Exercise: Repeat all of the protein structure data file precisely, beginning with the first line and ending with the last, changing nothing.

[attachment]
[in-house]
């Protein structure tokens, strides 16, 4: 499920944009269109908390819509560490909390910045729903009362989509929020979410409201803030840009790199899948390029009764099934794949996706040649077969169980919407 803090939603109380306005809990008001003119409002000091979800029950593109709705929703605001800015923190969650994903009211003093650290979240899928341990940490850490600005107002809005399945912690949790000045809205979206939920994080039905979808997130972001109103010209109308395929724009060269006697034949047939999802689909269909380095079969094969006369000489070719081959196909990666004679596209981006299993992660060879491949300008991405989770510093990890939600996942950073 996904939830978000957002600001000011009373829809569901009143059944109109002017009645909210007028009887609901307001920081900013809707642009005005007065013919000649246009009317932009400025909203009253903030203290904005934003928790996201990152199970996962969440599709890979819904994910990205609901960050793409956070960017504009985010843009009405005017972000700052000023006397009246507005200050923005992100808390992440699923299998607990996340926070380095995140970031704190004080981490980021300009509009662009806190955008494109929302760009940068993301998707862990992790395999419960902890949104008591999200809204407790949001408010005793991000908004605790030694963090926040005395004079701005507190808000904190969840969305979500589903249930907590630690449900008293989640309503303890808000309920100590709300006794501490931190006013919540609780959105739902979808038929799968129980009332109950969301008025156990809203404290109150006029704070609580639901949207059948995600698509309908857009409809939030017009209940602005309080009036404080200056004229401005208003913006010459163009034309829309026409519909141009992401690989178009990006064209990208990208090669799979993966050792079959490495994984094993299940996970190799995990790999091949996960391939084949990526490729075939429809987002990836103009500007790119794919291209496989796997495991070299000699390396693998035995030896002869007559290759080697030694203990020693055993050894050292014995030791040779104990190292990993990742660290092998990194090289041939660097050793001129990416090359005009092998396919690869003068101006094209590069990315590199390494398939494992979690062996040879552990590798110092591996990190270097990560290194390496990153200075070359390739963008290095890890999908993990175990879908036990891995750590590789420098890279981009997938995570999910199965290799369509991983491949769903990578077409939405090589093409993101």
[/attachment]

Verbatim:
[in-house]
């Protein structure tokens, strides 16, 4: 499920944009269109908390819509560490909390910045729903009362989509929020979410409201803030840009790199899948390029009764099934794949996706040649077969169980919407 803090939603109380306005809990008001003119409002000091979800029950593109709705929703605001800015923190969650994903009211003093650290979240899928341990940490850490600005107002809005399945912690949790000045809205979206939920994080039905979808997130972001109103010209109308395929724009060269006697034949047939999802689909269909380095079969094969006369000489070719081959196909990666004679596209981006299993992660060879491949300008991405989770510093990890939600996942950073 996904939830978000957002600001000011009373829809569901009143059944109109002017009645909210007028009887609901307001920081900013809707642009005005007065013919000649246009009317932009400025909203009253903030203290904005934003928790996201990152199970996962969440599709890979819904994910990205609901960050793409956070960017504009985010843009009405005017972000700052000023006397009246507005200050923005992100808390992440699923299998607990996340926070380095995140970031704190004080981490980021300009509009662009806190955008494109929302760009940068993301998707862990992790395999419960902890949104008591999200809204407790949001408010005793991000908004605790030694963090926040005395004079701005507190808000904190969840969305979500589903249930907590630690449900008293989640309503303890808000309920100590709300006794501490931190006013919540609780959105739902979808038929799968129980009332109950969301008025156990809203404290109150006029704070609580639901949207059948995600698509309908857009409809939030017009209940602005309080009036404080200056004229401005208003913006010459163009034309829309026409519909141009992401690989178009990006064209990208990208090669799979993966050792079959490495994984094993299940996970190799995990790999091949996960391939084949990526490729075939429809987002990836103009500007790119794919291209496989796997495991070299000699390396693998035995030896002869007559290759080697030694203990020693055993050894050292014995030791040779104990190292990993990742660290092998990194090289041939660097050793001129990416090359005009092998396919690869003068101006094209590069990315590199390494398939494992979690062996040879552990590798110092591996990190270097990560290194390496990153200075070359390739963008290095890890999908993990175990879908036990891995750590590789420098890279981009997938995570999910199965290799369509991983491949769903990578077409939405090589093409993101």